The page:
Name of Assigned Judge Sitting Judge if Other or Magistrate Judge Blanche M. Manning than Assigned Judge
The defendants' motions for reconsideration [99-1] and [100-1] are denied.
O [ For further details see text below.] Docketing to mail notices.
Before the court are two motions for reconsideration filed by the defendants, each addressed in turn.
Motion to Reconsider Exclusion of Harold McCadd's June 1, 2011, Arrest [99-1]
In an order dated June 2, 2011, this court denied the defendants' oral motion to admit evidence of plaintiff Harold McCadd's arrest for allegedly participating in a drug transaction outside his home. The defendants sought to admit evidence of the arrest under Rule 404(b) as relevant to Harold's modus operandi. The court denied the motion because whether Harold did or did not participate in a drug transaction on June 1, 2011, has no bearing on whether the defendants had probable cause to arrest Harold and search his home in 2009, which is determined based on what officers knew at the time of the search and arrest.
The defendants now ask the court to reconsider its decision. They begin their motion by asserting that the court neglected to address two other possible bases for admitting evidence of Harold's recent arrest: (1) the arrest is relevant to the question of damages, and (2) the arrest is relevant to the voluntariness of Anna McCadd's consent to search her home. But then instead of discussing either of those bases, the defendants proceed to regurgitate their argument that the June 1, 2011, arrest is relevant to Harold's modus operandi.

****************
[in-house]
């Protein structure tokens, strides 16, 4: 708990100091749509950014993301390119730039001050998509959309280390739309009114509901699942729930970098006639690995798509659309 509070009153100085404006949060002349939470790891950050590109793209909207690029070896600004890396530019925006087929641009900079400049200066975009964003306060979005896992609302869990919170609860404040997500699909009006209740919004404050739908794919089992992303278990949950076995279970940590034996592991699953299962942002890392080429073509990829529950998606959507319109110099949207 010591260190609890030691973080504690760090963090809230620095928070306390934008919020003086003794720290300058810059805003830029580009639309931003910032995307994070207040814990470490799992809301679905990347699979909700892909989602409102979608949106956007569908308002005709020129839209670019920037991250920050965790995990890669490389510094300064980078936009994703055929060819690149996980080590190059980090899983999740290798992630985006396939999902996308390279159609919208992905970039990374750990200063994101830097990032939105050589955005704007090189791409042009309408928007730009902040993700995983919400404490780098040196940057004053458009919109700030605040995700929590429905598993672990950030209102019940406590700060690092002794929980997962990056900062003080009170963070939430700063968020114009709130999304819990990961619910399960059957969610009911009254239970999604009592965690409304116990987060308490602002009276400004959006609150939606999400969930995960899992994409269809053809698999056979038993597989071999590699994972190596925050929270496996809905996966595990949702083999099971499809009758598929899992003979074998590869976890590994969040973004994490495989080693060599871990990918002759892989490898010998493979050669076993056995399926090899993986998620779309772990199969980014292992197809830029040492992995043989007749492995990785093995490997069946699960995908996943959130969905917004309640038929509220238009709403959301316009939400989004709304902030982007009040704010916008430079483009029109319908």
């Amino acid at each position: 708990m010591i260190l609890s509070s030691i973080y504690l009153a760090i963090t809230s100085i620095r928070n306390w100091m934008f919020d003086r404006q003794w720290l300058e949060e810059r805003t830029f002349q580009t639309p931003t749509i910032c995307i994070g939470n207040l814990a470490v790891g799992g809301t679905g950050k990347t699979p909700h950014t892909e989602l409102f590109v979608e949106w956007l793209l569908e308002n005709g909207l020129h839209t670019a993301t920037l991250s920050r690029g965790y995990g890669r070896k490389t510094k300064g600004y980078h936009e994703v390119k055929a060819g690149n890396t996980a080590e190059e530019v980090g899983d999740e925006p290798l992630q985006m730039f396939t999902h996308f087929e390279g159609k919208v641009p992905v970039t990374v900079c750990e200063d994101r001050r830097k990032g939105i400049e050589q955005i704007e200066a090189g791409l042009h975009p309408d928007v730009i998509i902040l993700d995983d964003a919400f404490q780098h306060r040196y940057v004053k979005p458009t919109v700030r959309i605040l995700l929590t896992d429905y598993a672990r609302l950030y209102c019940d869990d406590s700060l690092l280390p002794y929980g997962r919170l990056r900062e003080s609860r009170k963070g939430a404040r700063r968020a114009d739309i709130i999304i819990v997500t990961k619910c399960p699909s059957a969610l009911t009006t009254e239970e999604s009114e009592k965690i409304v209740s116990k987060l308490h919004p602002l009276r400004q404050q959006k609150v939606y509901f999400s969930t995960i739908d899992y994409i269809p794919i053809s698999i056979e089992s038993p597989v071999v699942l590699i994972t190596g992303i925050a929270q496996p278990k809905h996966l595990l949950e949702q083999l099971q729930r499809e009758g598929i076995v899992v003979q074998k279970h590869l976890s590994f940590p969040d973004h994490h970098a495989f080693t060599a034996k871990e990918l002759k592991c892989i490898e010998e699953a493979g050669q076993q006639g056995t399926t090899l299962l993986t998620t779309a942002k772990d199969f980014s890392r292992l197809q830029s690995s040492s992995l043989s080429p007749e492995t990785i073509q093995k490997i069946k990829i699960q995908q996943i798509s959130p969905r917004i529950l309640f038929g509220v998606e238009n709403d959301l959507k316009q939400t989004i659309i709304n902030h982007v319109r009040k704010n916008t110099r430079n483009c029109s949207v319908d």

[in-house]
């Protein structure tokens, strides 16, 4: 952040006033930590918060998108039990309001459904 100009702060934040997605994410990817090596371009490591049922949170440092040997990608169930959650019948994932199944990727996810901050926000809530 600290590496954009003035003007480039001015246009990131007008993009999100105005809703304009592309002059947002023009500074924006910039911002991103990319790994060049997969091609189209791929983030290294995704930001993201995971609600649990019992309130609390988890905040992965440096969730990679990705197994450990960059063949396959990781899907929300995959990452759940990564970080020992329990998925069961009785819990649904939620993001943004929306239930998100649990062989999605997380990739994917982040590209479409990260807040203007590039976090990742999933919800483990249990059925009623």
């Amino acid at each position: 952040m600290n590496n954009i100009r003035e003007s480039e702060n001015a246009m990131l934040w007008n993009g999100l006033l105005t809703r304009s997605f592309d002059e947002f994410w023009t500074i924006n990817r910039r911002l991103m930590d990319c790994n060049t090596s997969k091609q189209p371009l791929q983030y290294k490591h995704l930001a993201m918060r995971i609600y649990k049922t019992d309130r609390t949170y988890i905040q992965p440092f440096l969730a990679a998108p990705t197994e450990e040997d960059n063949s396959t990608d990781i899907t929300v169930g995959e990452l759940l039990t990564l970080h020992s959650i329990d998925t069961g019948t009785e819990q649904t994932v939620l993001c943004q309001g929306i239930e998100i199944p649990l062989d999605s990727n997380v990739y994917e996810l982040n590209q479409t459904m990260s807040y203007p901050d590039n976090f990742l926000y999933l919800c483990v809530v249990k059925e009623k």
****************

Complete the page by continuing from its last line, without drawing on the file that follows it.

A motion to reconsider is not an opportunity to reassert rejected arguments. See Ortiz v. City of Chicago, 09 CV 2636, 2011 WL 1897187, at *1 (N.D. Ill. May 18, 2011). As the court explained in its June 2, 2011, order, the issue relevant in this civil proceeding is not McCadd's guilt or innocence but, rather, what officers knew at the time they obtained a warrant to search the McCadd home and arrested Harold. Because the June 1, 2011, arrest is not information known to officers in 2009, the arrest is not relevant to whether officers had probable cause to search the McCadd home and effect their arrest of Harold.
Nevertheless, in the motion to reconsider, the defendants contend that they are entitled to present evidence of the 2011 arrest to rebut evidence that no drugs were found either on Harold or in the McCadd home on January 23, 2009, evidence the defendants anticipate the McCadds will present to show that officers lacked probable cause for the January 23 search. However, evidence that no drugs were found is as irrelevant to the issue of probable cause for the January 23 search as is Harold's 2011 arrest-both are facts unknown to officers at the time they initiated the January 23 search. See Beauchamp v. City of Noblesville, 320 F.3d 733, 742-43 (7th Cir. 2003) (in determining whether a search was supported by probable cause, the court looks to what officers knew at the time, not with the benefit of hindsight).
For these reasons, the motion to reconsider is denied.
Motion to Reconsider Court's Denial of Summary ...